The land of the Pondos is full of stories that remind us of times gone by. Most of these tales are kept only through their telling but some have been recorded.
Somewhere between 500 and 1200 years ago Bantu speaking people settled all along the East coast of Southern Africa down to what is now known as Port Elizabeth. This area was also home to nomadic San and Khoi people. Many of the Khoi were incorporated bringing with them the three characteristic clicks that are found in the Xhosa language today.
This region is geographically referred to as “Eastern Pondoland”.
The amaPondo are one of 12 Xhosa speaking tribes. The Pondos and other Xhosa speakers along the coast had their first contact with Europeans in the form of shipwrecked sailors. Strange light-skinned apparitions would occasionally be left with the white foam on the beaches after a big storm. The Xhosa word for “Whities” is “Abelungu” – meaning just that – ‘foam from the sea’. Some of the shipwrecked stayed – the clan name ‘Umlungu’ often recording the history of their children.
Trade between the amaPondo and other Xhosa speakers – where Xhosa tobacco and cannabis was traded for metal – has been dated to 400 years ago. Trade between the Xhosa and Boers was recorded 300 years back.
Around the late 1700’s the pressure for land began increasing. For the Xhosa speaking tribes there were the British to the South, Boers to the East and other Bantu speakers from the North. Those from the North were pushed down by the series of battles and migrations that were set off by the rise of Shaka and the Zulu state. The war with the British and the Boers continued sporadically for 60 years. By the early 1850’s relations between the Cape Colony and the so called ‘Territories’ had settled down to an uneasy peace. This standoff was tragically settled by the ‘cattle killing’ of 1856. On the advice of a diviner, people were ordered to eat all their cattle and consume or destroy all their crops. All those who disobeyed together with all whites were to be swept into the sea by a strong wind on the 18th of February 1857.
At this time there was an abundance of cattle and grain, but with the resulting famine, resistance to the colonials crumbled. In the same year the British introduced a poll tax. By 1858 all chiefdoms except those of the Mpondo had submitted to colonial administration.
Geographically remote, tucked away in the far NE of the ‘Territories’ the Pondos were furthest away from the wars with the colonists. They did not take part in the cattle killings of 1856 and were exempt from the poll tax of ’57.
The Pondos had been effected by the Mfecane – the wars and migrations set off by the rise of Shaka and his Zulu empire. In 1828, during the reign of Faku (paramount chief of the Pondos), they lost their land and cattle east of the Mzimvubu (river) to many hundreds of people who were fleeing Shaka’s impis (warriors). It is during this retreat that Faku reorganised his military forces and intensified raiding, hunting, agricultural and trade enterprises. By 1843 the Pondos had replaced their herds of cattle and Faku represented many people living south of the Zulu kingdom, commanding tremendous power. The following year Faku signed a treaty with the Cape Colonial government which recognised and protected his authority. Many groups of people joined his empire as a means of protecting their land from the ‘trekkers’ in Natal who were keen to expand their own borders.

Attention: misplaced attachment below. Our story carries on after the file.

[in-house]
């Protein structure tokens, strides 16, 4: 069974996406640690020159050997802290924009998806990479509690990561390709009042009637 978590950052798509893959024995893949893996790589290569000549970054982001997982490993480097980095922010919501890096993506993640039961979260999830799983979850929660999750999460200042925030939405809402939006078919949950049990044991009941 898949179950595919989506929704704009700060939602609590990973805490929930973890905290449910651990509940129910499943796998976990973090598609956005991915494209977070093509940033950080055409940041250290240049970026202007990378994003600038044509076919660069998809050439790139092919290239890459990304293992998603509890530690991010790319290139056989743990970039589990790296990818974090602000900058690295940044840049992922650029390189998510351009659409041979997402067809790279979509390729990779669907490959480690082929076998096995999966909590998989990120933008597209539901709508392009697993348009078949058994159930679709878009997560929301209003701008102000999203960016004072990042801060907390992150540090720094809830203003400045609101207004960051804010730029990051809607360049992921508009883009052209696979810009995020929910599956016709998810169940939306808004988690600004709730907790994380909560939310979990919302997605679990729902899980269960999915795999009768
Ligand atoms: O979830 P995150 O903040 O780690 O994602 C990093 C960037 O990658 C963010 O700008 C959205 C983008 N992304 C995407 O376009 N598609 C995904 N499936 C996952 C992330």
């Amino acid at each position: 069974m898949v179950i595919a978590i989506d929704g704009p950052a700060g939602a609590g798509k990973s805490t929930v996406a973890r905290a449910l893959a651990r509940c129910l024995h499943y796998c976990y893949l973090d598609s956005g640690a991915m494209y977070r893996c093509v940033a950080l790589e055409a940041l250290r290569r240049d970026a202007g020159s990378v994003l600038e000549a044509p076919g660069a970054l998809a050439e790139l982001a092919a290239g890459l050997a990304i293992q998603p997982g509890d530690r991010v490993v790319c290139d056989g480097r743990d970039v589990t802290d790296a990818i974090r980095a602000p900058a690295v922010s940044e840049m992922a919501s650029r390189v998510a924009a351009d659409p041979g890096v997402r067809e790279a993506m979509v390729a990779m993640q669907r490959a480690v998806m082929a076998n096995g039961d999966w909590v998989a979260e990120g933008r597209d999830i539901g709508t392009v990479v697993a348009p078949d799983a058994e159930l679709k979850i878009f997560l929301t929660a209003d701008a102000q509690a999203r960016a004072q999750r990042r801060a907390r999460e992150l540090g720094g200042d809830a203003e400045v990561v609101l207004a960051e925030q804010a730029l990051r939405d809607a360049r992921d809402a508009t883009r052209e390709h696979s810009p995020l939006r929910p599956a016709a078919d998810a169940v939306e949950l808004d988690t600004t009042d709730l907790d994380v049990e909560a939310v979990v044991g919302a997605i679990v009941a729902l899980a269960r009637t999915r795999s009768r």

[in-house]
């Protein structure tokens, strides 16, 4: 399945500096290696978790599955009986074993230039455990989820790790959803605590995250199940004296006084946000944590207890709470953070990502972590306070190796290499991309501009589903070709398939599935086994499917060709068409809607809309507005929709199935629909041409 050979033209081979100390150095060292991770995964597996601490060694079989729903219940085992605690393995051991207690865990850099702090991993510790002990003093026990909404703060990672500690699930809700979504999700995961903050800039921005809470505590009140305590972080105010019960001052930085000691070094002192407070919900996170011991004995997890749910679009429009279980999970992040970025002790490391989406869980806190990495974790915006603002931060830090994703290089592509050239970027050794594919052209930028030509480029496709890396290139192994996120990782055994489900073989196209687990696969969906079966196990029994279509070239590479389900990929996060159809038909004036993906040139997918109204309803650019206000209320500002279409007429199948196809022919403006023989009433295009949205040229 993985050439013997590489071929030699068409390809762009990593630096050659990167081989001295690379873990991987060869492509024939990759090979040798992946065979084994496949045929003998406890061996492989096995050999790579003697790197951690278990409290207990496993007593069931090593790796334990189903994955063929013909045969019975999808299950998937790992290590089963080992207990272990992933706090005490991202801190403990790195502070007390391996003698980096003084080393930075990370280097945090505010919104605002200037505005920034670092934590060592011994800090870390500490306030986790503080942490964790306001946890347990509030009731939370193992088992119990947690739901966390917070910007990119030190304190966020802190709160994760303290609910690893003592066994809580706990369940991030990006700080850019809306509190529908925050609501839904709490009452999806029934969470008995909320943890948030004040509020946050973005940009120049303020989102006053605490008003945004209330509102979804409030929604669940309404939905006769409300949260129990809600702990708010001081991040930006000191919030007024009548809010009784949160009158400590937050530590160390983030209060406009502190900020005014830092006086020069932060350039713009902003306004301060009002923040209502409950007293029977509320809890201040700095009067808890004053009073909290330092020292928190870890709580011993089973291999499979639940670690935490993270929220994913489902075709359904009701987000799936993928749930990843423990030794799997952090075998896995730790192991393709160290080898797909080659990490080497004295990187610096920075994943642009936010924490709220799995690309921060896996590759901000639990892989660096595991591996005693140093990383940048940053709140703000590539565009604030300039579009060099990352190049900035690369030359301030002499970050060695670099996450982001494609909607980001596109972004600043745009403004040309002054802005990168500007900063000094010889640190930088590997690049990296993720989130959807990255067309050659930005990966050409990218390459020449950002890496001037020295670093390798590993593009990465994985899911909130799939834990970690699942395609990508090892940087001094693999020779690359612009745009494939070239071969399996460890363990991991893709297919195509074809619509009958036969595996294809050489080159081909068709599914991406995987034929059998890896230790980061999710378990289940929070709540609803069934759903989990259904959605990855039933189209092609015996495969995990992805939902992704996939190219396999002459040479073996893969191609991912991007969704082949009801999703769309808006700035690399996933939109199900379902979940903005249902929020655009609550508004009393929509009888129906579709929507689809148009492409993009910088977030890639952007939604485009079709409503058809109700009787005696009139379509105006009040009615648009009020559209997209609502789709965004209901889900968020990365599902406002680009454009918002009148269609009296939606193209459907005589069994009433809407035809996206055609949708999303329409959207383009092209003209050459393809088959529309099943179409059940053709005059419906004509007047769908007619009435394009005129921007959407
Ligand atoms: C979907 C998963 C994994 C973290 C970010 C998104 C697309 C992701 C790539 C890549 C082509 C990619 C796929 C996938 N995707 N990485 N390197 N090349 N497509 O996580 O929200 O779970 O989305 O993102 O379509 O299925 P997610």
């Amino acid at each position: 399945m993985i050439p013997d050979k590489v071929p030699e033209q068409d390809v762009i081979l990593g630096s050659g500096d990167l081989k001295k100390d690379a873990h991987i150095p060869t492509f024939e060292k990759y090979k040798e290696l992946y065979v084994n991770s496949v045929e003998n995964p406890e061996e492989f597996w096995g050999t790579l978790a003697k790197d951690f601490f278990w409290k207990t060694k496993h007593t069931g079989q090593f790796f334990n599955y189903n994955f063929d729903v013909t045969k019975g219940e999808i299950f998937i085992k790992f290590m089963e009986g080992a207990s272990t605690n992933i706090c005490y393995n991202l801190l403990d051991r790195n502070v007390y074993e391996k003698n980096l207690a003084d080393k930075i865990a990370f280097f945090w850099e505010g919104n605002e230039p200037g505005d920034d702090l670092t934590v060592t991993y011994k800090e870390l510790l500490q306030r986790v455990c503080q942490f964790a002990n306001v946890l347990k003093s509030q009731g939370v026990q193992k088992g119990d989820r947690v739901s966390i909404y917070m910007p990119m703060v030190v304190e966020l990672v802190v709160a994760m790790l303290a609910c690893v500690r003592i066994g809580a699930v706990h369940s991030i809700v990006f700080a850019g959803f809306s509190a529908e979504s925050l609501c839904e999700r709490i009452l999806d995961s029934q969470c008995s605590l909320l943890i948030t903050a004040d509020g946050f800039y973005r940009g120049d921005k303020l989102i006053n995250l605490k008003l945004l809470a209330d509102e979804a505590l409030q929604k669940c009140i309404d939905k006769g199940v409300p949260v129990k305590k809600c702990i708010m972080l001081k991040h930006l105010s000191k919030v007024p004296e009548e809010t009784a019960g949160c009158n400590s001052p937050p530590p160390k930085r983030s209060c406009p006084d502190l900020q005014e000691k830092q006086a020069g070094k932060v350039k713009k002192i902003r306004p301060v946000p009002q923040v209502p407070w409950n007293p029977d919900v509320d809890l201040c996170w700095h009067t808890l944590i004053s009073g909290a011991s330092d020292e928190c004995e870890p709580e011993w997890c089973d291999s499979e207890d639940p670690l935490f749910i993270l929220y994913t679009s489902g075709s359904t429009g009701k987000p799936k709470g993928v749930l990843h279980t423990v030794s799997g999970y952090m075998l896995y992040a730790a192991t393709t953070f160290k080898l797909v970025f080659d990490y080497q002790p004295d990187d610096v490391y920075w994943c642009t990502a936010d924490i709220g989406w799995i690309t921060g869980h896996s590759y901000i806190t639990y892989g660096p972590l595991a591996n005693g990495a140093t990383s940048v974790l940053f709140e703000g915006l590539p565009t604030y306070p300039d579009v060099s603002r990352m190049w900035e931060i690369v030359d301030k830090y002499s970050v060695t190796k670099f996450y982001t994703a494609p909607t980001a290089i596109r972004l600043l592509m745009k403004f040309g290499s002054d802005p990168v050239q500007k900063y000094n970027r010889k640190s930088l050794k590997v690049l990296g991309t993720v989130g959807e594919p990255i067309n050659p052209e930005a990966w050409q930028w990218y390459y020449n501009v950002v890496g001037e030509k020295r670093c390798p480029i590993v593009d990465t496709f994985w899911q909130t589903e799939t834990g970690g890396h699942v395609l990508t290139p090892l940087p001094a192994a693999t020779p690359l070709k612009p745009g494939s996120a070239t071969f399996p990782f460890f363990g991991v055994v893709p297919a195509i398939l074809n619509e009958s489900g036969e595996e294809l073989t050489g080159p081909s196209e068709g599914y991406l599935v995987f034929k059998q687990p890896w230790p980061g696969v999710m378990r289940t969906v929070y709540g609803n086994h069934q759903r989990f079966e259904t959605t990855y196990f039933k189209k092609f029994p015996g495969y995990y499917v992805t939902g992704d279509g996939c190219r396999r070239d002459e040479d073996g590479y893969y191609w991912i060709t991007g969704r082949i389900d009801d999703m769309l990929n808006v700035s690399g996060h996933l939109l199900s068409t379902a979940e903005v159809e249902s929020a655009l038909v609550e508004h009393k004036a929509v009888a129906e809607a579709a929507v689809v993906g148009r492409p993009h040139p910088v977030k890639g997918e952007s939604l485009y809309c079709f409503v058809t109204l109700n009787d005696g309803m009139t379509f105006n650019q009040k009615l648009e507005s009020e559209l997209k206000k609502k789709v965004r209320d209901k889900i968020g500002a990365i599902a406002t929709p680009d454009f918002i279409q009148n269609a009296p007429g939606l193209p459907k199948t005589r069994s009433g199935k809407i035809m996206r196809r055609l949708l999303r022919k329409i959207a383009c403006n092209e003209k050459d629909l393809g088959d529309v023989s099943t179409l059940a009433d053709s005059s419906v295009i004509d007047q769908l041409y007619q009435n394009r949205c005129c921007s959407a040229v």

Through various political, economic and religious pressures the tribespeople were forced to accept the annexing of Pondoland to the colony in 1894.
For 70 years Pondoland fell the under the Cape Provincial Administration – first under British colonial government and then from 1948 under the Nationalist party government. The ‘separate development’ policies (Apartheid) of H.F. Verwoerd resulted in the ‘awarding’ of ‘self-government’ to an area known as the Transkei in 1963 (The area known as the Transkei incorporated many, though not all, of the Xhosa speaking tribes.) This was followed by ‘full independance’ in 1976.
After the first democratic elections, the Transkei as an entity fell away, and the region became part of the vast and diverse Eastern Cape. Despite this incorporation, Transkei in general and Pondoland in particular remain discrete regions in many ways.
Many people still lead lives not much different from those of their ancestors during the 16th and 17th centuries. Traditional forms of land use and government are still practised, and while this may be partially explained by the shortage of facilities and capital during colonial and apartheid governments, the resilience of many craft, religious and other cultural practices also suggests a determination on the part of many rural people to retain elements of their heritage. This does not mean that modern ideas and innovations are rejected; instead they are incorporated and employed alongside traditional methods.”
Janet Hayward (Research in progress)